Man's Best Friend is Dog(ma)
I had a checkup at my cardiologist's today. I always enjoy my visits with Dr. F., because he affirms me. He expresses admiration for the strong pulses in my ankles. (This is absurdly pleasing to me.) He also notes that I have good medical and exercise habits. *Preen*
And then we talk serious numbers and stuff. Everything's good. Tinker a bit with one medication. Order a routine cholesterol screening for my annual Insurance Annoyance. See you in nine months. Routine stuff.
Today, I've been re-reading Dorothy Sayer's Creed or Chaos,
a collection of essays and speeches the central burden of which is that dogma is more centrally important than values or morals. Religion -- including Religion's effect upon Society -- stands or falls based on how closely it mirrors the actual facts of existence; that is, on whether its dogma matches reality or not. She has harsh words for religious leaders who try to protect their followers from dogma, or who think they can have the affective benefits of Religion, personally or societally, without wrestling with dogma.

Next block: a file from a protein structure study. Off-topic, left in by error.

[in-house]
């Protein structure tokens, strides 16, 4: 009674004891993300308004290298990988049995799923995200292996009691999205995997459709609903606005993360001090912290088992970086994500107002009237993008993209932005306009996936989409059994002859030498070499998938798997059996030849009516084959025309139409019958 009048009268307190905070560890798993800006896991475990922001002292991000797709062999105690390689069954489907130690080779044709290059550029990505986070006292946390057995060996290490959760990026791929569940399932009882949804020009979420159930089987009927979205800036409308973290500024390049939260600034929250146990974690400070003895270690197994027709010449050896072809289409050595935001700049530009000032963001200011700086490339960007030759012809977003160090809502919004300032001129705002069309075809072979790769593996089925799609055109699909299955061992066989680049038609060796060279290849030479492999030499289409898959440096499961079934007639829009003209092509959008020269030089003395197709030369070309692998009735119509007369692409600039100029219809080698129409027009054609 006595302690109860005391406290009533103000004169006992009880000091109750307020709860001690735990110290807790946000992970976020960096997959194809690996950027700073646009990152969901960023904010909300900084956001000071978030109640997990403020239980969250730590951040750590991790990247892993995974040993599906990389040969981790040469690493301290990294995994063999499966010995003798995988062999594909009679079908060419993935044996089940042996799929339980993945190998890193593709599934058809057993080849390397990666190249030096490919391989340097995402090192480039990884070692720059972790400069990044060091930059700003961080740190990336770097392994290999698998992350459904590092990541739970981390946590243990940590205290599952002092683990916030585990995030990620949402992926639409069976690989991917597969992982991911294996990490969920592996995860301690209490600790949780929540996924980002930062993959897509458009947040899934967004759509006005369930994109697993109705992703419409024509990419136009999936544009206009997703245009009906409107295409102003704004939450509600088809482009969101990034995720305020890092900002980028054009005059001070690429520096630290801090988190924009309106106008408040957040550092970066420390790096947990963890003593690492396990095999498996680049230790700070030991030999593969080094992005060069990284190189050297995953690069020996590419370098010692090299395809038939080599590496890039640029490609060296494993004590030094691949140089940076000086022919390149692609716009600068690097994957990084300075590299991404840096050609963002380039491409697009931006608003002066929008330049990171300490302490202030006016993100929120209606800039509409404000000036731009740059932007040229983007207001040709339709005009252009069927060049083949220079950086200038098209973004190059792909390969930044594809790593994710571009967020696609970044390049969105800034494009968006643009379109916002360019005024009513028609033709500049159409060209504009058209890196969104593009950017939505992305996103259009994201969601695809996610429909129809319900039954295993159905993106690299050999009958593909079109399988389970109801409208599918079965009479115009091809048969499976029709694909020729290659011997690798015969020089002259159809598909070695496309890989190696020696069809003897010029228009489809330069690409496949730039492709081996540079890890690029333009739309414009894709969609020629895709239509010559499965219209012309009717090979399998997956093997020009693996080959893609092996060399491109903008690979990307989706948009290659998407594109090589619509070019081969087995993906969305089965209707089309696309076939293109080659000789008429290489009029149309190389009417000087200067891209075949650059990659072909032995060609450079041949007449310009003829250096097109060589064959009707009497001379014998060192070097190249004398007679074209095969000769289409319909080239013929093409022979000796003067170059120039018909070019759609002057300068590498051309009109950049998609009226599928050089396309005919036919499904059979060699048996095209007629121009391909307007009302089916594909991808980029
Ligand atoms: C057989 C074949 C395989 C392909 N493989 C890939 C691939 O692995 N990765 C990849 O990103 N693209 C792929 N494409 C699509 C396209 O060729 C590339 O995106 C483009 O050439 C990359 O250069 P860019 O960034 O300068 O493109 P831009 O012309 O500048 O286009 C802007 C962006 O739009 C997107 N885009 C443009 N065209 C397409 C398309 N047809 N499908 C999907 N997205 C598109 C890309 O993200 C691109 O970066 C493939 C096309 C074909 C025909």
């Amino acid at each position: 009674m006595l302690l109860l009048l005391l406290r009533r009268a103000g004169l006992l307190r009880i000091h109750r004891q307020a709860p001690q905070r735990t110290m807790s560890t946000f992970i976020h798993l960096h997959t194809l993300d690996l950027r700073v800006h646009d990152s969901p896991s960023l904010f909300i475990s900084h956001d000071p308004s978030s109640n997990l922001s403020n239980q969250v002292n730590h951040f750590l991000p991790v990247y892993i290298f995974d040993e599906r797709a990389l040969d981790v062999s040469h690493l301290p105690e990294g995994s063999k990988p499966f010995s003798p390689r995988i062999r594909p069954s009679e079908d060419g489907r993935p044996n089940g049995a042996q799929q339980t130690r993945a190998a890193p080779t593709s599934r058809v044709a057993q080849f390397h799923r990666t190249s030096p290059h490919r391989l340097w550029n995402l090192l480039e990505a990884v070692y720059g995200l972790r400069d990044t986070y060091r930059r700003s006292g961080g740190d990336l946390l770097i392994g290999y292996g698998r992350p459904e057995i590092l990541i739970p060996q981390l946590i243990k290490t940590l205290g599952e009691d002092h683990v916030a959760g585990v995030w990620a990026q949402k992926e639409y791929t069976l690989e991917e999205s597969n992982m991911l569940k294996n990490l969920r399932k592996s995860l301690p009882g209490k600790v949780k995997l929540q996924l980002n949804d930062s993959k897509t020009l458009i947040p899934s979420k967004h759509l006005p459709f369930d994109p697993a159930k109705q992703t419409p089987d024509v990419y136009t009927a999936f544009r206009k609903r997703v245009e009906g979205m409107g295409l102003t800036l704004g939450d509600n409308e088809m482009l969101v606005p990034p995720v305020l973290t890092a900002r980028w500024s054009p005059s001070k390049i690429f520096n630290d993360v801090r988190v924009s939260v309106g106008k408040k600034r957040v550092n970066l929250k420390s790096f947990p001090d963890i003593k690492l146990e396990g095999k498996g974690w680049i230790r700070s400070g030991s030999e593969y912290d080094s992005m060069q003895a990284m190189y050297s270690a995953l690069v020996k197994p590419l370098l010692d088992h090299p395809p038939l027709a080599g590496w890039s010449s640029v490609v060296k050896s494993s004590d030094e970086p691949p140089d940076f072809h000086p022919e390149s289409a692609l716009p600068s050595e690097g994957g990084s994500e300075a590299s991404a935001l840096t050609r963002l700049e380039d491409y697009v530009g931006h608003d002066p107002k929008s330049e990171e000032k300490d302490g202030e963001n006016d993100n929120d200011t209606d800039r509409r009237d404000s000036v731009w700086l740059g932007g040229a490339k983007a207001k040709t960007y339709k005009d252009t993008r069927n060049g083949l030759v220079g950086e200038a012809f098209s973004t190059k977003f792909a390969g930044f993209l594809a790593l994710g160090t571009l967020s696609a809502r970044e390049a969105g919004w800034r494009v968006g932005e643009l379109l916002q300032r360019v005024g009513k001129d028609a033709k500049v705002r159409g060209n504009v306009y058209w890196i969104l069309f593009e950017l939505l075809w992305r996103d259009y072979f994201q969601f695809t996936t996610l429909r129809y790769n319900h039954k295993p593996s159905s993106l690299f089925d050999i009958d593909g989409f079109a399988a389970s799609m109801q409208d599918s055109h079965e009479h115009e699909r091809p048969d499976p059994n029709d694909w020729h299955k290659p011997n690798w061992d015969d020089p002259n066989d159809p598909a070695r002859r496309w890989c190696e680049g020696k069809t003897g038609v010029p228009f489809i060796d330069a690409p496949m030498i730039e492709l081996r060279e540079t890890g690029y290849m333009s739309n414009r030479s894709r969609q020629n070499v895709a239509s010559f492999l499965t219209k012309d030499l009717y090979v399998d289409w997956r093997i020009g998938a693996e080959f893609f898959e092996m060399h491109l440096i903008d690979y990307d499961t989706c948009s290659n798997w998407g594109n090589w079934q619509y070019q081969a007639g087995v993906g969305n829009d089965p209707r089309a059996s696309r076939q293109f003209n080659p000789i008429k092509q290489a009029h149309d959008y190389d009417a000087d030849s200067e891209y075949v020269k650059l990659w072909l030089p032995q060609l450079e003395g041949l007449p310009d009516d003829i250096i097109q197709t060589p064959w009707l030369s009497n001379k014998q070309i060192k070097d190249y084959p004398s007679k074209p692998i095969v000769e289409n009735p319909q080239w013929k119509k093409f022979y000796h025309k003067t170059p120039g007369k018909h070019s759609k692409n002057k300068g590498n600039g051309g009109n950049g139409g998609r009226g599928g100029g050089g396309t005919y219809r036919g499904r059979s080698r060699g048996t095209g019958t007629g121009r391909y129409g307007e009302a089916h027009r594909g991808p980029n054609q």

So, I was relating this to my visit to the doctor. Yes, it's nice to be asked how one feels by someone who takes account of the answer. And a good and pleasant manner goes a long way. Compliments are a better spur to action than criticism. Still, making a visit to the doctor enjoyable is not why one goes to the doctor. There's real science involved, which expresses itself in real numbers that describe one's biological reality. The goal is not merely to "feel good," but to enjoy objectively better health.
Similarly, while I want people to enjoy church -- indeed, to feel the joy of the Holy Spirit bubbling up like a fountain within them -- this only comes from tending to the realities of one's relationship to God-in-Christ. That relationship is properly described in terms of dogma. Helping people understand Christian dogma and how it conforms to the reality of their lives in turn enables them to order their lives after the new reality Christ brings about in them and in the world. Religion without dogma -- indeed, Religion without the correct
dogma -- is mere feel-good-ism, and doesn't do anybody much good in the long run.